Review: The Chronicles of Narnia: The Voyage of the Dawn Treader
PLOT: With their older siblings in America, Lucy (Georgie Henley) and Edmund Pevensie (Skandar Keynes), stuck in WW2-era London, are forced to seek shelter with their disagreeable cousin Eustace Scrubb (Will Poulter). During an argument over an old painting, Lucy and Edmund find themselves once again swept into Narnia, now with Eustace in tow. They end up on the Dawn Treader, commanded by their friend, former Prince/ now King Caspian (Ben Barnes) which is tasked with finding lost Narnians, forced into slavery and sacrificed to an evil island that lives off fear.
REVIEW: Like scores of other children, I grew up reading C.S Lewisí THE CHRONICLES OF NARNIA. As a child, his epic story of ordinary children being swept into a world of magic and adventure thrilled me, but alas- we all have to grow up sometime. By the time THE LION, THE WITCH, & THE WARDROBE hit theaters, I was about twenty-five, and far beyond the target demographic of these films. As a result, I never bothered taking the cinematic journey into Narnia, until now.
Iíve heard that the first two installments of the series were pretty good films, but the relative failure of the grandly budgeted PRINCE CASPIAN has resulted in THE VOYAGE OF THE DAWN TREADER being shuffled from Disney, to the more budget conscious Fox. Right away, itís obvious that DAWN TREADER is more of a B-movie than the other more lavish installments, with most of the film taking place in tight, controlled environments.
Part of the problem may be the replacement of director Andrew Adamson with the more workman-like Michael Apted, who approaches Narnia the same way he approached the Bond series with THE WORLD IS NOT ENOUGH, which is with a great deal of laziness. Thereís virtually no energy injected into DAWN TREADER, which should be a fun fantasy, but comes off as dull, dull, dull! Donít go into this film expecting any imagination or style, because you wonít get it here. This is a paycheck job for Apted, whoís much better as a documentarian with his brilliant UP! series. The only thing he contributes is the presence of Bond composer David Arnold, whose score works overtime to drum up excitement in the numerous dull action scenes.
Of course, being a big family film coming out around the holidays, DAWN TREADER is in 3D, but this seems to be yet another post-conversion. In fact, if you remove your glasses during the film, youíll notice that relatively little of it actually seems to be three-dimensional, other than the CGI.
This brings me to the one area where DAWN TREADER truly excels: the special effects. One of the reasons I avoided the first CHRONIC (what?) CLES OF NARNIA was that Aslan looked so damn cartoony. Fur is notoriously hard to animate realistically with CGI, but I guess the VFX really have come a long way in four years, as Aslan (once again voiced by Liam Neeson) actually looks pretty damn real. That goes for the swashbuckling mouse Reepicheep, voiced by Simon Pegg, and manages to enliven the proceedings somewhat.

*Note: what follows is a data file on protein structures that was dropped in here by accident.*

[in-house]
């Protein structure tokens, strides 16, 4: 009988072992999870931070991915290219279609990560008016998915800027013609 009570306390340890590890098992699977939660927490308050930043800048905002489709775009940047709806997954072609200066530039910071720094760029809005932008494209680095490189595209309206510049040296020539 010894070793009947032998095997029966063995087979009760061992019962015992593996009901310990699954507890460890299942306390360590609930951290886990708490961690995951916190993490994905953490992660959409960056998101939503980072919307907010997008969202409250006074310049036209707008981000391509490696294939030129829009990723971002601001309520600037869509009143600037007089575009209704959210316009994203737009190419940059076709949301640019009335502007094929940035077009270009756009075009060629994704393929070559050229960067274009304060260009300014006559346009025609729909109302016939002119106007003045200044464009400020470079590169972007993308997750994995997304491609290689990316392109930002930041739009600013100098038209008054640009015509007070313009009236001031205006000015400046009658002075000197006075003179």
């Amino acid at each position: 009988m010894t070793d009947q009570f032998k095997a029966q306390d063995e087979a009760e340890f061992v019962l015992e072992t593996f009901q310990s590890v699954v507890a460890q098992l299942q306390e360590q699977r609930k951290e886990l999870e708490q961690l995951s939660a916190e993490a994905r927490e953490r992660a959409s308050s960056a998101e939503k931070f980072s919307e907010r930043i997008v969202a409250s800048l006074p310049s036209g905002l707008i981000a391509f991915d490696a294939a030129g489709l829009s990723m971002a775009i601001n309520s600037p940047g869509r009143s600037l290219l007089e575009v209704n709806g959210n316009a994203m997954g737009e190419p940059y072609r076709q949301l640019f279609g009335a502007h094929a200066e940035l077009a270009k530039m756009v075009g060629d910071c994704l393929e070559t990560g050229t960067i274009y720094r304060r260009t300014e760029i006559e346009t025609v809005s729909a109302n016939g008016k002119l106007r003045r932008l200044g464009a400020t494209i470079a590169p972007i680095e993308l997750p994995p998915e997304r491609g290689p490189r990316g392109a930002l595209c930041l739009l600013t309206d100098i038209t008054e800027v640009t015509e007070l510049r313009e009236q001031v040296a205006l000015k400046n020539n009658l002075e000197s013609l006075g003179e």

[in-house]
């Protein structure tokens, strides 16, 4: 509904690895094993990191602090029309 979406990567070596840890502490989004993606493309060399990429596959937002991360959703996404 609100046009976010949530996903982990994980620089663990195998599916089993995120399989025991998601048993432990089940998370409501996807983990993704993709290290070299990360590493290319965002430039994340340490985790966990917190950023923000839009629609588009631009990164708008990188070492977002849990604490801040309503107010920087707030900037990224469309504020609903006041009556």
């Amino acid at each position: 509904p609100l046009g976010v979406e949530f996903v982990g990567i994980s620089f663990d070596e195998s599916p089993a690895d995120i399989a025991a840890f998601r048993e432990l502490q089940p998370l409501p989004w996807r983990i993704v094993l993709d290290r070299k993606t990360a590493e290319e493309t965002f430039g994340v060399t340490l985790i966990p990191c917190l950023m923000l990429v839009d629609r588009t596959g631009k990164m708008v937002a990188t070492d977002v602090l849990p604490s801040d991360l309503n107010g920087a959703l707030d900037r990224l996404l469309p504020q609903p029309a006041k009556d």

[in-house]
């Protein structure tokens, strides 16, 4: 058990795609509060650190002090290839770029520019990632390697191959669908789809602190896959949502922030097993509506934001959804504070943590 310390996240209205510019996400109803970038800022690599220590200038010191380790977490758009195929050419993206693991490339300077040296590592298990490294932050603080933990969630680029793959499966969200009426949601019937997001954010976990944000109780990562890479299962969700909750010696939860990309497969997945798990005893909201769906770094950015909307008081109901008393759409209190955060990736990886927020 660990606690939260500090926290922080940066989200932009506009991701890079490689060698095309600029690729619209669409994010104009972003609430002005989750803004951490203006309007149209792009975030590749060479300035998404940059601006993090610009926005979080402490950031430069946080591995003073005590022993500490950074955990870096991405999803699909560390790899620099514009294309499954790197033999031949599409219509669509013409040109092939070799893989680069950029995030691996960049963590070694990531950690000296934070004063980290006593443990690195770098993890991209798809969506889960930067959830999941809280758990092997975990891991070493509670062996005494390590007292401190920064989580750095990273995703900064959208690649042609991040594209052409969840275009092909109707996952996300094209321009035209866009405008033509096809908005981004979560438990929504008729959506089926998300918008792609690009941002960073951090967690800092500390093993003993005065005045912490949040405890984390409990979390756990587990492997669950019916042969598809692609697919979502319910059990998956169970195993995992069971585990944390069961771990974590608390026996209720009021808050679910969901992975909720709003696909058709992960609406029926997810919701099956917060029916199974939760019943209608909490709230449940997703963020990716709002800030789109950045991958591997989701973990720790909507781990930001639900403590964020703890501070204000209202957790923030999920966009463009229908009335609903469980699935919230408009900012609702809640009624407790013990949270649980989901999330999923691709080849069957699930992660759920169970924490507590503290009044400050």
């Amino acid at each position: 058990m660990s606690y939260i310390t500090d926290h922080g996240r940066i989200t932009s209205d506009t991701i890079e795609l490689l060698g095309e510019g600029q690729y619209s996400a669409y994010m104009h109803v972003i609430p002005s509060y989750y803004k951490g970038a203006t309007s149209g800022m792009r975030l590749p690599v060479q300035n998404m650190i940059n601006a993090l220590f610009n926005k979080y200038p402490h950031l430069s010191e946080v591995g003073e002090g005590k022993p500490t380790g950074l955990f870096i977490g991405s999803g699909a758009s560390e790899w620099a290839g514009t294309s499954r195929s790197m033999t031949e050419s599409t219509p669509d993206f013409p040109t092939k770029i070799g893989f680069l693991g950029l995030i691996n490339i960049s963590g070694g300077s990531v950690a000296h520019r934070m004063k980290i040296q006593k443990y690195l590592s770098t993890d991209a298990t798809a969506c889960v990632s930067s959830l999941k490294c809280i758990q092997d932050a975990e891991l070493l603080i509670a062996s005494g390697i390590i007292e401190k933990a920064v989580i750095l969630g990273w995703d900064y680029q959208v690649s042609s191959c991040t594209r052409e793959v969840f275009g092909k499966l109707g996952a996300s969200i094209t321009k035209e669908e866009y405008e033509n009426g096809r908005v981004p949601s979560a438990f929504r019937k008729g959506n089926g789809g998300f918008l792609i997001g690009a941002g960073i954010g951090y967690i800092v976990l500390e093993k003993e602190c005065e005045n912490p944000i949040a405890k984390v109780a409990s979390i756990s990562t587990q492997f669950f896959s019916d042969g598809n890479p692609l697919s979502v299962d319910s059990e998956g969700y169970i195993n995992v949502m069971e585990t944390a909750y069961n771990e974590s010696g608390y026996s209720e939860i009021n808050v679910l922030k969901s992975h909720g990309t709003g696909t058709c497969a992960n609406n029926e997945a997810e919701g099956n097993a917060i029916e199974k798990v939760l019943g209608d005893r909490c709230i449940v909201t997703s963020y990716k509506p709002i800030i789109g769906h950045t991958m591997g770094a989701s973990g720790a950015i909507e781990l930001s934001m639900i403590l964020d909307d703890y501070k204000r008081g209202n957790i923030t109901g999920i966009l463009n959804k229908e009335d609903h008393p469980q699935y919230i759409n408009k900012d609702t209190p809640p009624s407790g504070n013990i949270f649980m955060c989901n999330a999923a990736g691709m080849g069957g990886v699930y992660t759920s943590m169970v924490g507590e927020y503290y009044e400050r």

Of course, the two main kids, Lucy and Edmund, once again played by Henley and Keynes are pretty good as theyíve had two other movies to grow into their roles. Henley in particular seems on the verge of becoming a really good actress. Her character arc, which focuses on her gradual entry into adulthood, is the best part of the film- and the only time it really gels. Ben Barnesí legion of female fans will be happy to note that he returns as Caspian, this time sporting a pretty-boy half-beard, which I suppose is meant to signify that heís older.
However, the cast does have one liability, and thatís young Will Poulter as Eustace. Now, I get that heís SUPPOSED to be annoying, but geez. For the first forty-five minutes of the film, he was like nails-on-chalkboard, and I could actually hear some of the adult audience members groan in annoyance every time he popped up on-screen. Luckily, he gets turned into a dragon midway through- thank God (or Aslan). Future installments of the franchise are focused on Eustace, so if the film does well financially, I suppose weíre doomed.
Luckily, DAWN TREADER doesnít have the same epic length as the first two films, and itís all over and done with in less than two hours. I suppose as childrenís entertainment the film works. A buddy of mine brought his two kids, ages 3 and 5, and they both loved it. I suppose if youíve got a couple of really young children, NARNIA might make a passable afternoon of entertainment, although parents will want to bolt for the exit before the horrible Carrie Underwood theme song starts up under the credits.
Older kids will likely be much better off at either the new HARRY POTTER, TANGLED or TRON: LEGACY. For older fans of the C.S Lewis classics, I hate to say it, but thereís really not much for you here. This is kidsí entertainment through and through, and something I doubt will be even remotely of interest to anyone over ten.
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